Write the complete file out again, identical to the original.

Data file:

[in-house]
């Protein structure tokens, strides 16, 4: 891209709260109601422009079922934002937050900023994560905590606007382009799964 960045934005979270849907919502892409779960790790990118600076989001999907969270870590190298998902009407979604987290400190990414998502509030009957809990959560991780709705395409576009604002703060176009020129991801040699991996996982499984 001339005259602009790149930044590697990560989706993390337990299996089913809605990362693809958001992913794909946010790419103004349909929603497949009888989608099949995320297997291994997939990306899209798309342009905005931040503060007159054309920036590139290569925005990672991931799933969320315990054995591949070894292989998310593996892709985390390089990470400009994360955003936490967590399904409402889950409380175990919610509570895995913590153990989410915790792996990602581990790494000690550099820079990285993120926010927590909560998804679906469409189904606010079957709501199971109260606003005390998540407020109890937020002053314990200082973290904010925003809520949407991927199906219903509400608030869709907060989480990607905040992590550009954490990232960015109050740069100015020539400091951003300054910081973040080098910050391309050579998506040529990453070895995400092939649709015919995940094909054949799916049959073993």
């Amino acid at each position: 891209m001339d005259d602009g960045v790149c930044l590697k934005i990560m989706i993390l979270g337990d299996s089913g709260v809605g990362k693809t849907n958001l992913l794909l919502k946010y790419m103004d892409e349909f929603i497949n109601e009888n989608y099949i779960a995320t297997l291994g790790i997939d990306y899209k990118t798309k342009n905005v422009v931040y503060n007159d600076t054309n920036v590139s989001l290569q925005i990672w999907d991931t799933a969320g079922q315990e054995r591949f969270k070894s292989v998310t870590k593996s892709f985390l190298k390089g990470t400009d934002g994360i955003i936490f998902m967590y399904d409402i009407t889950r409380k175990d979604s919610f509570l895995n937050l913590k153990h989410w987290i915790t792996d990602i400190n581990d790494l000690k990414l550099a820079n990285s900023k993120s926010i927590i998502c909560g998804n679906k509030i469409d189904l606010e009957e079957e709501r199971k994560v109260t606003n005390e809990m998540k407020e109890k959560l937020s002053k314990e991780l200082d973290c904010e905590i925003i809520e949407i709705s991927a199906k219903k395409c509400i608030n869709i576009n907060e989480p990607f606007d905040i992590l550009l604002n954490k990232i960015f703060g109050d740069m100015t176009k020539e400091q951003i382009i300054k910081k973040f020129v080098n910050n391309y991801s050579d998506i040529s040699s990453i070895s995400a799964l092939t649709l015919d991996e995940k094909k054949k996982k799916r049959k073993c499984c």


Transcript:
[in-house]
């Protein structure tokens, strides 16, 4: 891209709260109601422009079922934002937050900023994560905590606007382009799964 960045934005979270849907919502892409779960790790990118600076989001999907969270870590190298998902009407979604987290400190990414998502509030009957809990959560991780709705395409576009604002703060176009020129991801040699991996996982499984 001339005259602009790149930044590697990560989706993390337990299996089913809605990362693809958001992913794909946010790419103004349909929603497949009888989608099949995320297997291994997939990306899209798309342009905005931040503060007159054309920036590139290569925005990672991931799933969320315990054995591949070894292989998310593996892709985390390089990470400009994360955003936490967590399904409402889950409380175990919610509570895995913590153990989410915790792996990602581990790494000690550099820079990285993120926010927590909560998804679906469409189904606010079957709501199971109260606003005390998540407020109890937020002053314990200082973290904010925003809520949407991927199906219903509400608030869709907060989480990607905040992590550009954490990232960015109050740069100015020539400091951003300054910081973040080098910050391309050579998506040529990453070895995400092939649709015919995940094909054949799916049959073993």
């Amino acid at each position: 891209m001339d005259d602009g960045v790149c930044l590697k934005i990560m989706i993390l979270g337990d299996s089913g709260v809605g990362k693809t849907n958001l992913l794909l919502k946010y790419m103004d892409e349909f929603i497949n109601e009888n989608y099949i779960a995320t297997l291994g790790i997939d990306y899209k990118t798309k342009n905005v422009v931040y503060n007159d600076t054309n920036v590139s989001l290569q925005i990672w999907d991931t799933a969320g079922q315990e054995r591949f969270k070894s292989v998310t870590k593996s892709f985390l190298k390089g990470t400009d934002g994360i955003i936490f998902m967590y399904d409402i009407t889950r409380k175990d979604s919610f509570l895995n937050l913590k153990h989410w987290i915790t792996d990602i400190n581990d790494l000690k990414l550099a820079n990285s900023k993120s926010i927590i998502c909560g998804n679906k509030i469409d189904l606010e009957e079957e709501r199971k994560v109260t606003n005390e809990m998540k407020e109890k959560l937020s002053k314990e991780l200082d973290c904010e905590i925003i809520e949407i709705s991927a199906k219903k395409c509400i608030n869709i576009n907060e989480p990607f606007d905040i992590l550009l604002n954490k990232i960015f703060g109050d740069m100015t176009k020539e400091q951003i382009i300054k910081k973040f020129v080098n910050n391309y991801s050579d998506i040529s040699s990453i070895s995400a799964l092939t649709l015919d991996e995940k094909k054949k996982k799916r049959k073993c499984c």